Ground-breaking CO2 post-combustion capture pilot plant achieves 100,000 hours in operation
Enabling optimisation of solvent use and improvement in cost-effectiveness for CO2 capture across industry
The CO2 capture plant at RWE’s Innovation Center at Niederaussem has reached a significant milestone: 100,000 hours in operation. Built in 2009, the plant captures greenhouse gases from the flue gases of the neighboring power plant – an important pioneer pilot project for development of carbon capture in Europe.
The plant continues its important role in advancing CCUS: attending the ceremony were also some 20 researchers from the Netherlands, Norway, UK and USA. Members of the LAUNCH project, the team is examining the question: ‘How can solvent consumption be reduced in CO2 capture and thus increase its cost-effectiveness?’
This question, of reducing solvent consumption, is central to LAUNCH. Just as engine oil in a car slowly ages during operation, the CO2 scrubbing agent also loses activity over time through oxidation.
“The globally unique, long-term tests in Niederaussem are an important pillar for LAUNCH. They help experts to understand the ageing of solvents and to test innovative counter-measures,” said Tillman Bechthold, Head of Research and Development at RWE Power, describing the pilot plant’s key contribution.
The facility was originally conceived as a testing centre for post-combustion CO2 capture on a coal-fired power plant. However, with the phasing out of coal, the processes are now being developed for use on a range of industries. In parallel, RWE is also working on utilising the captured CO2 to make sustainable fuels rather than only storing it.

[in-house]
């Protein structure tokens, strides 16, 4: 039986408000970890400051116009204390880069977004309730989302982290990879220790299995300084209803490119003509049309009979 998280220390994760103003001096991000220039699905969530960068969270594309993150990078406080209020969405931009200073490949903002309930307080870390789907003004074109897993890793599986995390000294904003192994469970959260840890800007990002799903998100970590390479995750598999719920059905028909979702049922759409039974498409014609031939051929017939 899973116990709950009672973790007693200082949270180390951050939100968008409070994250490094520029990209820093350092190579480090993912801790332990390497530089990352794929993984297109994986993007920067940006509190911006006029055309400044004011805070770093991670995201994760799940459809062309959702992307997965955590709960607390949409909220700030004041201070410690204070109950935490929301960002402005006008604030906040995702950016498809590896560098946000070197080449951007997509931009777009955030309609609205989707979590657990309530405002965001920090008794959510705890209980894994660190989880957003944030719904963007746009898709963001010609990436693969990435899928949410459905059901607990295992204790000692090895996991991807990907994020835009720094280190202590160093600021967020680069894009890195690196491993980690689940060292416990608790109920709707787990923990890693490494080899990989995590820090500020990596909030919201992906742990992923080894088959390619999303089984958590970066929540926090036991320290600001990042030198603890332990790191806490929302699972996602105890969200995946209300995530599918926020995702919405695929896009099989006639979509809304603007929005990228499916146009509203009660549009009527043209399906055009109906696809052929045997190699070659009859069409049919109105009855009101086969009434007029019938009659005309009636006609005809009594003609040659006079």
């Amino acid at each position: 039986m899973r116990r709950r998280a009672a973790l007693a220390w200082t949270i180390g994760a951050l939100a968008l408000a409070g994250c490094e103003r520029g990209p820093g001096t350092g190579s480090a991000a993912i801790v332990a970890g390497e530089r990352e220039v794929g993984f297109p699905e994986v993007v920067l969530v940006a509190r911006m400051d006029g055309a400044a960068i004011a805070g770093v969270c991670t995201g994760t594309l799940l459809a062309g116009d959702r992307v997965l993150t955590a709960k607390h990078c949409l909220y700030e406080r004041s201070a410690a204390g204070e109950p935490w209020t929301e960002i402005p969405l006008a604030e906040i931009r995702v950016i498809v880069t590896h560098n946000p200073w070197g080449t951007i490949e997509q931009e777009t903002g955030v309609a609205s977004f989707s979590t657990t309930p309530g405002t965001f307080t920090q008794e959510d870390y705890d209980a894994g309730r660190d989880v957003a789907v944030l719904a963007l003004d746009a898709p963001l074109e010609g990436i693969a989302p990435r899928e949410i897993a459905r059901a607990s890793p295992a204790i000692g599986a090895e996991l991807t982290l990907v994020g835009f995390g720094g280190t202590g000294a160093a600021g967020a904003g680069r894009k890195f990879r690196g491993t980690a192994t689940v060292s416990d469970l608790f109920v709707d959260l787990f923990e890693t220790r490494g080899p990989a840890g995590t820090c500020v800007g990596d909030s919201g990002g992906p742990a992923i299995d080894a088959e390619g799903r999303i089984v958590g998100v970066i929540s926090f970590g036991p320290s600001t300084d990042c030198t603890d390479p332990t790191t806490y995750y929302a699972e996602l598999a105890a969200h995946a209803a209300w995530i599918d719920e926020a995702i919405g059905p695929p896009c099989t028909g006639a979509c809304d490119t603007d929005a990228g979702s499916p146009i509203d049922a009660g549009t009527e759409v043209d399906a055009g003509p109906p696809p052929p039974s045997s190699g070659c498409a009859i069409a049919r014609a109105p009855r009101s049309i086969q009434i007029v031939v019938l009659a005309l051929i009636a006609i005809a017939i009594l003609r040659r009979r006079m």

The Center’s recent findings are helping to simplify the design and operation of CO2 capture, for example in sewage sludge, biomass and waste incineration plants. They also serve to accelerate the development of a carbon cycle economy.
“If we couple the utilisation of CO2 and regenerative power generation, we have a closed carbon cycle for climate-neutral chemicals and fuels. This means greater security of supply, greater stability in the power grid and further significant reductions in emissions,” said RWE Power’s Dr Kulik, commenting on the far-reaching benefits of the Center’s research.
Participants also differentiated between managing fossil fuels and their emissions, with managing carbon, noting that carbon is needed to produce household goods, chemicals and fuels. We should therefore be talking about ‘defossilisation’ rather than ‘decarbonisation’, they said, as carbon will continue to be a part of our lives.